Any veteran of EVE can probably tell you horror stories about how spies infiltrated one of their corps, or their alliance. How intel started finding its way onto enemy forum threads, how their fleets seemed always to face the perfect counter. How a director turned out to be a spy and looted the corp of all its assets. This last happened to me in my first corp: a disgruntled ex-corpie convo’d my director right after I’d logged for the night, told my director that he was actually one of my alts, got director access, and immediately emptied the corp hangars of everything we had. At the time, the theft accounted for all of our assets, about 15 billion ISK worth, which we had spent some three years amassing. It was a devastating loss.
Of course, that player wasn’t me, and while CCP actively promotes infiltration and betrayal as part of the game (unlike other MMOs, where this kind of espionage is prohibited, CCP makes advertising material out of it), players impersonating other players for the purpose of gaining advantages they otherwise couldn’t is a EULA violation. CCP, up until that point, had been telling us that thefts are a valid gameplay mechanic; but once we pointed this out to them, they swung into action. CCP’s policies prohibit me from disclosing what happened to the perpetrators, but the company’s recent public actions against botters—in which some very fancy capital ships found themselves transported as if by magic to Jita to die in a hail of weapons fire—should make clear to any pilot that you really shouldn’t mess around with the EULA. Seriously, kids, just don’t do it.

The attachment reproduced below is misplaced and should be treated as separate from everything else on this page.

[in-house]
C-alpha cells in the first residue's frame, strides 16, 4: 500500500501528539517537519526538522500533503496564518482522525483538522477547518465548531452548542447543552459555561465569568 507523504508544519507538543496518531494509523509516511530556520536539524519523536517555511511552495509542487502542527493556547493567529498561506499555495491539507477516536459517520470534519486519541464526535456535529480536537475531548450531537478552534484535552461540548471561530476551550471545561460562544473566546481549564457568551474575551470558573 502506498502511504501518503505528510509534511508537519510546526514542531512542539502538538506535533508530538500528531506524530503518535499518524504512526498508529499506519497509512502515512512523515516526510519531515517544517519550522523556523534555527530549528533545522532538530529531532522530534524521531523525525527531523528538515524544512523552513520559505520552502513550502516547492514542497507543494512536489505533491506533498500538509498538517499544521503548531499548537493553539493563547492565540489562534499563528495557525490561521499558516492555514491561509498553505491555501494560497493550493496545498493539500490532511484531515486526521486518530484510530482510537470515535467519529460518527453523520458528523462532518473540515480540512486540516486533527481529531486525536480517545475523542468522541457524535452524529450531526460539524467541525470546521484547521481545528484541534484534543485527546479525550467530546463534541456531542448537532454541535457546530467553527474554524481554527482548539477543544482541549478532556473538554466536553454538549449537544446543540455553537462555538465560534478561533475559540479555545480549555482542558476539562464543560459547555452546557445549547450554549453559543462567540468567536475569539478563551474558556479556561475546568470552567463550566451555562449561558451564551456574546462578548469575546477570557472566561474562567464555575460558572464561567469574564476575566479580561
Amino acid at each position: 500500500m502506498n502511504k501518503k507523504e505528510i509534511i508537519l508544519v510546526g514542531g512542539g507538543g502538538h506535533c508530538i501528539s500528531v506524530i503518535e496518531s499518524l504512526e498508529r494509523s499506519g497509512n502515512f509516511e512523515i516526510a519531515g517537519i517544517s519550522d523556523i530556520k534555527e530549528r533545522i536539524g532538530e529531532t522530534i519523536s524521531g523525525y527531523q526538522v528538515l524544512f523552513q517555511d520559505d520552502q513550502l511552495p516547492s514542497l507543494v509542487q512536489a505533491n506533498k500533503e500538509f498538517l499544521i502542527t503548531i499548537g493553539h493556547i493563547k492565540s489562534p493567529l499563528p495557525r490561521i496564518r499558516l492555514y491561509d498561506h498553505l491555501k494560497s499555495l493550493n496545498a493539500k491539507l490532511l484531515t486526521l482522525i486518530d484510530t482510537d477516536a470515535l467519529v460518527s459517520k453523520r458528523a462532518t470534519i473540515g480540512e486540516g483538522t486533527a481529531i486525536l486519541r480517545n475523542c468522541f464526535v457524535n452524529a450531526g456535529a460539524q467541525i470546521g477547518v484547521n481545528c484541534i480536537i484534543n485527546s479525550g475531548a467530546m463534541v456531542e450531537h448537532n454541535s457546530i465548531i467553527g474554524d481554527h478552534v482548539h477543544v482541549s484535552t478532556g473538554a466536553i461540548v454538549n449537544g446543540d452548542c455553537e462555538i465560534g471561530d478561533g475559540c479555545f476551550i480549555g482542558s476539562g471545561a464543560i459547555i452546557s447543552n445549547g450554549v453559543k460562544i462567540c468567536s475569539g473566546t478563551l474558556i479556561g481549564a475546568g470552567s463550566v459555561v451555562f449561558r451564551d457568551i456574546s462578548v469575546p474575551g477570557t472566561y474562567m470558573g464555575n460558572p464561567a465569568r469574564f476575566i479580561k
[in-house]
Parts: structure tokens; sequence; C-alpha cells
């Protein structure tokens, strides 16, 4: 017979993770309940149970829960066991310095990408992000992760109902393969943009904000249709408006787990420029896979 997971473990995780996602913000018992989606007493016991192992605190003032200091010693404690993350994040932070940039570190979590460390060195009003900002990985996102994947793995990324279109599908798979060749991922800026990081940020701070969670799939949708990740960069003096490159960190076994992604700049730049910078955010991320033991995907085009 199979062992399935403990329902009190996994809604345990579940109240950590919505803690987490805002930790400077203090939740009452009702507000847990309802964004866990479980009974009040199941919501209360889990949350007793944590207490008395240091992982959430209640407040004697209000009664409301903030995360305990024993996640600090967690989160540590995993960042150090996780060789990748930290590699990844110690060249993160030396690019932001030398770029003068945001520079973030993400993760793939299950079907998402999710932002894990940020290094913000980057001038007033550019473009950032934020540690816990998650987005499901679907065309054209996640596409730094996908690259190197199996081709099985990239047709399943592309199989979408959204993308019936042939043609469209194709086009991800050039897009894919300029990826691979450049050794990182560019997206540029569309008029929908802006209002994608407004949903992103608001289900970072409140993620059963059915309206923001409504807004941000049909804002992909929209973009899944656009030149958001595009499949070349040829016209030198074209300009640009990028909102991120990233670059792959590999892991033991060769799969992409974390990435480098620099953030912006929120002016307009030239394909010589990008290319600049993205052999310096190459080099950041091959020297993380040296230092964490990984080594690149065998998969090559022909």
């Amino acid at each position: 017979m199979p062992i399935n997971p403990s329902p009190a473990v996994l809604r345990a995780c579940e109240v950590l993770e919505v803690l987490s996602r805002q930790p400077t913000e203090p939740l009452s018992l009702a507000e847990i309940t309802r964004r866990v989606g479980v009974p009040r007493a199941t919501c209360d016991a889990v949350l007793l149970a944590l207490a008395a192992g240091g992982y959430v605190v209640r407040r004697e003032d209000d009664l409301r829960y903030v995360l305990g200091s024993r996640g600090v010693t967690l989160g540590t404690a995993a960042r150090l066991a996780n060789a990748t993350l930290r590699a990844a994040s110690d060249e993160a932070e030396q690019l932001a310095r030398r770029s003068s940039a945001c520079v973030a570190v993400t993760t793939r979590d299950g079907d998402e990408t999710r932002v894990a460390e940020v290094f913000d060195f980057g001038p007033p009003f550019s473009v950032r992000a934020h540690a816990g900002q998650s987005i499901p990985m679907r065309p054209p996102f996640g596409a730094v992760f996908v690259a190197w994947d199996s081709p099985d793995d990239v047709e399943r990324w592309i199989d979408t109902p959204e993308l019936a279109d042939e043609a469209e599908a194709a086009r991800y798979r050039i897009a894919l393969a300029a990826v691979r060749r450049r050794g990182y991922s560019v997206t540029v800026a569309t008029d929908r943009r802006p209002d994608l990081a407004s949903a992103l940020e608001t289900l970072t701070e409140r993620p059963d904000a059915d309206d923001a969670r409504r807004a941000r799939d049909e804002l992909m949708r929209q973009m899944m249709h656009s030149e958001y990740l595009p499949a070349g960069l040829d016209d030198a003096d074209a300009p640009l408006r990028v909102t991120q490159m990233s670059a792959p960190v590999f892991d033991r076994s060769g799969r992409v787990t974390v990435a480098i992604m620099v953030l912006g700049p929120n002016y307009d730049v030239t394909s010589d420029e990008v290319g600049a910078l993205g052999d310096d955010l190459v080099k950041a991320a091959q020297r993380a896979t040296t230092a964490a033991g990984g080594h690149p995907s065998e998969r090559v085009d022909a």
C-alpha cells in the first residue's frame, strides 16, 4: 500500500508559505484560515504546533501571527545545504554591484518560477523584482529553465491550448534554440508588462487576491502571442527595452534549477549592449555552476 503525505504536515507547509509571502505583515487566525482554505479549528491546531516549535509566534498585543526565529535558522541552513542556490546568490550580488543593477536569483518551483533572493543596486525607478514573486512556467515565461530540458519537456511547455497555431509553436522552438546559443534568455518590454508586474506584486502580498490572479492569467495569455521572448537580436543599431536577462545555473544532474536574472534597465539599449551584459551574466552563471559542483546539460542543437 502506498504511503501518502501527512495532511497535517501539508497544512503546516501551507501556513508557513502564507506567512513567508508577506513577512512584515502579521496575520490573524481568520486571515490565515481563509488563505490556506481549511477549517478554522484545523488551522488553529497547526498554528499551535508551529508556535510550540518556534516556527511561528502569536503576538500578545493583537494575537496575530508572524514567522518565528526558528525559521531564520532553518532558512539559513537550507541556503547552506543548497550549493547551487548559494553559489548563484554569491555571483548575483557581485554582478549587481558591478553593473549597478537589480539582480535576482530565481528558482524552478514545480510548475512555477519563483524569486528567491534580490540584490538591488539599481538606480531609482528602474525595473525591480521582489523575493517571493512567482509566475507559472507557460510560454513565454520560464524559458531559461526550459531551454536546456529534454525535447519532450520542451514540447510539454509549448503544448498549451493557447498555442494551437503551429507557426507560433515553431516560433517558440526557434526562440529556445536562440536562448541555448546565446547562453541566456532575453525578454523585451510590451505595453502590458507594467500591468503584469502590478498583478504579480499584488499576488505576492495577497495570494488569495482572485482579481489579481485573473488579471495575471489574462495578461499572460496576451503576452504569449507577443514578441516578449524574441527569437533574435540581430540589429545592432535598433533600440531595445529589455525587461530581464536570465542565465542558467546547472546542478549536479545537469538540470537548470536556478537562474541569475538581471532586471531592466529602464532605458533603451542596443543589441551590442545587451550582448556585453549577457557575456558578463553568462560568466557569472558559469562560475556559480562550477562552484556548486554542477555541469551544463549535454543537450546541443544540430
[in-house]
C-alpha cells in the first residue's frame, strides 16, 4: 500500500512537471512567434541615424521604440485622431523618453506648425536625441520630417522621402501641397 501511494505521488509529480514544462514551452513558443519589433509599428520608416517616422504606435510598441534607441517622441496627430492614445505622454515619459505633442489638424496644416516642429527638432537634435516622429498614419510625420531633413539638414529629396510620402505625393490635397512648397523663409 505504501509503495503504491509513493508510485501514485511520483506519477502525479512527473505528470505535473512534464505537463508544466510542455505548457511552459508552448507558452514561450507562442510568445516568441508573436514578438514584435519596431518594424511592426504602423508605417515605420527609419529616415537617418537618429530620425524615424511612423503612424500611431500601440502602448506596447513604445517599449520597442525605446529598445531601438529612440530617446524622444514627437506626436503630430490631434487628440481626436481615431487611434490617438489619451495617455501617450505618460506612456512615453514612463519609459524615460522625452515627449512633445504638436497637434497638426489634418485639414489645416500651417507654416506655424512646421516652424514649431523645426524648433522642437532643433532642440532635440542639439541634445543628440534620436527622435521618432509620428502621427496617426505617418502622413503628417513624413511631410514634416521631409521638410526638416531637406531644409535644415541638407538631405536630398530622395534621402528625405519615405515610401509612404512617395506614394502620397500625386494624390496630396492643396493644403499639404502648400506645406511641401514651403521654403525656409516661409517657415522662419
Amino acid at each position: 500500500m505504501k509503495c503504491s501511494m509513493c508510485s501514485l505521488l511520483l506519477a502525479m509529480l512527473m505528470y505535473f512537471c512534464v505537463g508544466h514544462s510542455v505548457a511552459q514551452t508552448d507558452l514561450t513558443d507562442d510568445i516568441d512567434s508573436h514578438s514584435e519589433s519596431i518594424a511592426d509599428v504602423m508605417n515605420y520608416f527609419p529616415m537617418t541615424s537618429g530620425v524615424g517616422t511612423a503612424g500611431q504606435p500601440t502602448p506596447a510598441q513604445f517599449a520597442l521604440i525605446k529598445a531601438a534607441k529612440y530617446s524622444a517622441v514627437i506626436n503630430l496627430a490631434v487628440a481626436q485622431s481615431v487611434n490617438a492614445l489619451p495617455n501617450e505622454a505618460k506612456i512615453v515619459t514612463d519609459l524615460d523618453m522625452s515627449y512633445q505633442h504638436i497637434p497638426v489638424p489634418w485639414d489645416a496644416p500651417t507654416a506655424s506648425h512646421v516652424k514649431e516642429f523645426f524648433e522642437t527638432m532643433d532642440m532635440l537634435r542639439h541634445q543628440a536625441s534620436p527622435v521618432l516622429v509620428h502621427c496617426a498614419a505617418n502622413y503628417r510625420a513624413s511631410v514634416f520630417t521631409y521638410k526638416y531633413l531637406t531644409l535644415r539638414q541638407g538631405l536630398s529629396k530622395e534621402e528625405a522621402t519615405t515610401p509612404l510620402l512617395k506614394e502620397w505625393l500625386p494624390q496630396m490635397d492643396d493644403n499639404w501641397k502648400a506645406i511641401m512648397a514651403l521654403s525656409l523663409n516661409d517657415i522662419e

Also, stay in school, just say no, etc.
THE POINT IS at some point, fairly soon, you need to start thinking about security for your growing school. If your school is a standalone group starting out of the blue, you might (not unreasonably) be seen as easy pickings, and infiltration will be one of the means your adversaries will use to attack you. If your school is built up to serve an existing community or bloc, you might very well already have adversaries, and a school corp will be seen as an easy attack vector (my case is the latter: Provibloc, for better or worse, has a lot of adversaries. I’d argue we have more than most groups our size. Why that is will be a topic for another blog). Schools, by their nature, accept players with a lower barrier to entry, and this makes it easier for attackers to roll an alt to get them into your corp.
There are several ways you can protect yourself, none perfect, and based on different views of security. I’ll go over a few of them, but it’s up to you to find the solution that works best for your circumstances. Most alliances use a combination of several layers of security—some are concrete ones, others are more along the lines of what the (real-life) intel community would refer to as “human sources”—and I’d recommend the same.